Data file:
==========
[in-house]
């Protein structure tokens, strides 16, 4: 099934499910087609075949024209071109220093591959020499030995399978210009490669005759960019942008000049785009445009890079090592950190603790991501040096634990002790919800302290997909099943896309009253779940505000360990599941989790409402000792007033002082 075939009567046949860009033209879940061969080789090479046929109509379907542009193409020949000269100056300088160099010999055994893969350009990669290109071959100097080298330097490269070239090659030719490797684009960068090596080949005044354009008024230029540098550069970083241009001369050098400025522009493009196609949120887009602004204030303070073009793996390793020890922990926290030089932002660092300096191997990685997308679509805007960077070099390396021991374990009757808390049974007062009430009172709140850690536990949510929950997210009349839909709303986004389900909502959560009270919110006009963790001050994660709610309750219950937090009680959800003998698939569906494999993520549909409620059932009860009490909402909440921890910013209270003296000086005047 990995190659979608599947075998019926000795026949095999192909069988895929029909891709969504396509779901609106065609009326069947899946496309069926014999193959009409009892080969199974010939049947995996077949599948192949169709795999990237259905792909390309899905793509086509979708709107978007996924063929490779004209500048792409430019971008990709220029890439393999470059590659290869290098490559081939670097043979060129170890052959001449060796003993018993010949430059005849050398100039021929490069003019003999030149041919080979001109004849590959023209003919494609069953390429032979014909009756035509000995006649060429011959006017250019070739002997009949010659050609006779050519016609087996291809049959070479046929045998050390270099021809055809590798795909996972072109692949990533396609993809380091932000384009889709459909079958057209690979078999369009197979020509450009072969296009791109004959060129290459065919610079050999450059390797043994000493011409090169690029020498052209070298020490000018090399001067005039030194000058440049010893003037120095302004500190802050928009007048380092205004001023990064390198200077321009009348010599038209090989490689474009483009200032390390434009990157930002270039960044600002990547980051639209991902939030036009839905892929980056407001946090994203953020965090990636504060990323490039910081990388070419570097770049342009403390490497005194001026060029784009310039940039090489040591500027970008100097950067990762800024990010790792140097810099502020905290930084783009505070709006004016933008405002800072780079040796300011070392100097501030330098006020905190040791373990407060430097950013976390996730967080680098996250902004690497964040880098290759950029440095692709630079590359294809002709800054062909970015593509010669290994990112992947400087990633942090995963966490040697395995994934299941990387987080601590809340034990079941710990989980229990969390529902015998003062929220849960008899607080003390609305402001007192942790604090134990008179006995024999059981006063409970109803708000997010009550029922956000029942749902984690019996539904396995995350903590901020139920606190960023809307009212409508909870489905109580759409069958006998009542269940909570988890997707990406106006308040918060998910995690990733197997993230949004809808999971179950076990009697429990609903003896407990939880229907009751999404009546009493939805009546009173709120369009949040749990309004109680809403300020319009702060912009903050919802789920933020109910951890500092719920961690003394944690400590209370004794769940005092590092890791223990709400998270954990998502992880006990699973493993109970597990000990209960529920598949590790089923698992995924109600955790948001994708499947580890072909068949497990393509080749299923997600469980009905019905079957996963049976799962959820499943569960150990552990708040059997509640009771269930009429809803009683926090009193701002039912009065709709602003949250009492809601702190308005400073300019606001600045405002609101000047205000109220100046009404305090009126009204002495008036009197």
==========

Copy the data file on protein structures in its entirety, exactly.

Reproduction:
[in-house]
């Protein structure tokens, strides 16, 4: 099934499910087609075949024209071109220093591959020499030995399978210009490669005759960019942008000049785009445009890079090592950190603790991501040096634990002790919800302290997909099943896309009253779940505000360990599941989790409402000792007033002082 075939009567046949860009033209879940061969080789090479046929109509379907542009193409020949000269100056300088160099010999055994893969350009990669290109071959100097080298330097490269070239090659030719490797684009960068090596080949005044354009008024230029540098550069970083241009001369050098400025522009493009196609949120887009602004204030303070073009793996390793020890922990926290030089932002660092300096191997990685997308679509805007960077070099390396021991374990009757808390049974007062009430009172709140850690536990949510929950997210009349839909709303986004389900909502959560009270919110006009963790001050994660709610309750219950937090009680959800003998698939569906494999993520549909409620059932009860009490909402909440921890910013209270003296000086005047 990995190659979608599947075998019926000795026949095999192909069988895929029909891709969504396509779901609106065609009326069947899946496309069926014999193959009409009892080969199974010939049947995996077949599948192949169709795999990237259905792909390309899905793509086509979708709107978007996924063929490779004209500048792409430019971008990709220029890439393999470059590659290869290098490559081939670097043979060129170890052959001449060796003993018993010949430059005849050398100039021929490069003019003999030149041919080979001109004849590959023209003919494609069953390429032979014909009756035509000995006649060429011959006017250019070739002997009949010659050609006779050519016609087996291809049959070479046929045998050390270099021809055809590798795909996972072109692949990533396609993809380091932000384009889709459909079958057209690979078999369009197979020509450009072969296009791109004959060129290459065919610079050999450059390797043994000493011409090169690029020498052209070298020490000018090399001067005039030194000058440049010893003037120095302004500190802050928009007048380092205004001023990064390198200077321009009348010599038209090989490689474009483009200032390390434009990157930002270039960044600002990547980051639209991902939030036009839905892929980056407001946090994203953020965090990636504060990323490039910081990388070419570097770049342009403390490497005194001026060029784009310039940039090489040591500027970008100097950067990762800024990010790792140097810099502020905290930084783009505070709006004016933008405002800072780079040796300011070392100097501030330098006020905190040791373990407060430097950013976390996730967080680098996250902004690497964040880098290759950029440095692709630079590359294809002709800054062909970015593509010669290994990112992947400087990633942090995963966490040697395995994934299941990387987080601590809340034990079941710990989980229990969390529902015998003062929220849960008899607080003390609305402001007192942790604090134990008179006995024999059981006063409970109803708000997010009550029922956000029942749902984690019996539904396995995350903590901020139920606190960023809307009212409508909870489905109580759409069958006998009542269940909570988890997707990406106006308040918060998910995690990733197997993230949004809808999971179950076990009697429990609903003896407990939880229907009751999404009546009493939805009546009173709120369009949040749990309004109680809403300020319009702060912009903050919802789920933020109910951890500092719920961690003394944690400590209370004794769940005092590092890791223990709400998270954990998502992880006990699973493993109970597990000990209960529920598949590790089923698992995924109600955790948001994708499947580890072909068949497990393509080749299923997600469980009905019905079957996963049976799962959820499943569960150990552990708040059997509640009771269930009429809803009683926090009193701002039912009065709709602003949250009492809601702190308005400073300019606001600045405002609101000047205000109220100046009404305090009126009204002495008036009197």